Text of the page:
When it comes to alternative healing approaches, it’s hard to imagine one more pleasing to the eye — or more Instagram-friendly — than the use of crystals. But do they really offer the benefits their users claim?
The popularity of crystals has been on the upswing of late, with their powers touted for treating a variety of ailments. Celebrities from Adele and Katy Perry to Busy Phillips and Victoria Beckham have expressed their love for the gems, and sales are booming. Of course, crystals have been around since ancient times, with longstanding connections to spirituality and beauty. Their usage now stems from the idea that, besides being pretty to look at, they can promote the body’s energy flow in ways that improve emotional and physical health.
There are different methods to use crystals, from merely holding one in your palm to placing them on specific parts of your body during a massage or other body treatment. Different gems — and there are many — are said to have specific properties.
The first problem is that these claims often run afoul of traditional medicine and empirical evidence. Indeed, no scientific studies have established solid proof that crystals on their own provide measurable healing properties, and no systematic evidence supports that they can treat the medical problems that they are often advertised to help with.
Nonetheless, they might still have positive psychological effects, especially when combined with other more established healing techniques such as meditation and mindfulness. And crystals might help improve emotional well-being through the placebo effect. Though many people dismiss the placebo effect as fake, it’s still a true phenomenon. Rather than being discounted completely, it instead can be harnessed to your advantage. If you believe that crystals can help you feel better, or if you even just enjoy the mood boost their beauty can provide, then you may very well find some comfort and calm with their use. In turn, a reduction in stress levels can have true emotional and physical benefits.
But do individual stones really have particular qualities? Research on the subject, though not extensive, is not promising. The most commonly cited study, performed in 2001 by Christopher French at Goldsmiths, University of London, pitted genuine crystals against fake plastic crystals in terms of their ability to boost mood and well-being. The results, unfortunately, showed no difference in the experience of those using the fake crystals versus those using the real ones; they felt equally better. But what did lead to a difference in their experiences was whether people were told to expect certain effects. This appears to debunk, at least on the surface, the idea of crystals doing anything at all. Instead, it seems more accurate to say that they didn’t help solely because they were crystals. After all, even if something seems to help just because of the placebo effect, it’s helping nonetheless.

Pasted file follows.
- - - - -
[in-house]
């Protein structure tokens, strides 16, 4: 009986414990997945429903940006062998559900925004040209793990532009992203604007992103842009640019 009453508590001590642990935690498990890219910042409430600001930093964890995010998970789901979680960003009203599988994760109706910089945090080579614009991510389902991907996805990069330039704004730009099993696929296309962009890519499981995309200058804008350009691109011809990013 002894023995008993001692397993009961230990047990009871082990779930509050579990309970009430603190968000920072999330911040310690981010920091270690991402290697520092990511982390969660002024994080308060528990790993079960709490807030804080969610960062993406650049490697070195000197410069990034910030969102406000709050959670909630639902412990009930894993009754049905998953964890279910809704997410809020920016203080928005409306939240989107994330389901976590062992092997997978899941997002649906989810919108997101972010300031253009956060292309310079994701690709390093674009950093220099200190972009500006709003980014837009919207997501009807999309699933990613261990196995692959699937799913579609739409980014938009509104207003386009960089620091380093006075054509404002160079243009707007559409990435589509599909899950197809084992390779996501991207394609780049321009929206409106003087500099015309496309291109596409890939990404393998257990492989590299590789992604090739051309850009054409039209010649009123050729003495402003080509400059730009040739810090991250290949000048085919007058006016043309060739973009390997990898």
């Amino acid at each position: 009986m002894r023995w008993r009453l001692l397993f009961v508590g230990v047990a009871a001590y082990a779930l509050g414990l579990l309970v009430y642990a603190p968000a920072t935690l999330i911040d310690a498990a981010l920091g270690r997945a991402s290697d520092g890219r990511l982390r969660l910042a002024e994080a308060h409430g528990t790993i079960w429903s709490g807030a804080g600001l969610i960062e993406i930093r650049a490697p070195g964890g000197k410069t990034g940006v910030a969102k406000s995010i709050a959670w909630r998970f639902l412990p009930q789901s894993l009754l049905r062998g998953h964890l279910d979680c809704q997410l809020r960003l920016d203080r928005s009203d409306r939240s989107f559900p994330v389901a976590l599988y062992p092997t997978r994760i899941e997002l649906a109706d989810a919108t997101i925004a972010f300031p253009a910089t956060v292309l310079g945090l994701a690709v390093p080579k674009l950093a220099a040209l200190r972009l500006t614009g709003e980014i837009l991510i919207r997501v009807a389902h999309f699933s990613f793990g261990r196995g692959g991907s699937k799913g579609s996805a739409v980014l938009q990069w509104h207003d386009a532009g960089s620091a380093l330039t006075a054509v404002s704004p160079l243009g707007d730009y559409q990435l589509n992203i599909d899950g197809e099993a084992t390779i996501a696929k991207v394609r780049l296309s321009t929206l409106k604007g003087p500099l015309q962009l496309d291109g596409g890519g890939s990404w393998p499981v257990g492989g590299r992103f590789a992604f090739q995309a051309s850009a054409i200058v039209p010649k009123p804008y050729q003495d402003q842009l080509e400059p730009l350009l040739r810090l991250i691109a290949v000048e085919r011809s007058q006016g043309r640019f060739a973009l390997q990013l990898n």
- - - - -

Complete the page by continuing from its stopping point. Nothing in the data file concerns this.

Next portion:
That positive effect can grow even more if you add practices shown to have measurable results beyond the placebo effect, such as setting an intention to be more mindful. At the heart of mindfulness is an increased awareness of your experiences in the present moment: being a curious and gentle observer of your mind and body, and paying true attention to your thoughts, emotions, and physical sensations rather than trying to run from them. It means engaging with the current moment rather than trying to run from uncomfortable feelings or numbing yourself with distractions. It entails living in the present without ruminating about the past or fast-forwarding to your concerns about the future. The ability to pause, breathe, and truly experience the now is associated with lessened stress, anxiety and depression.
So, can crystals be helpful for you? It depends on what you do with them. Perhaps the magic is not in the gems themselves, but rather in the power of your mind to help you along the way. When you have hope, intention and motivation — when you believe that you are doing something positive to improve your mental health — then it just might happen. And hey, if you can look at something particularly pretty when you do it, that’s not too bad, either.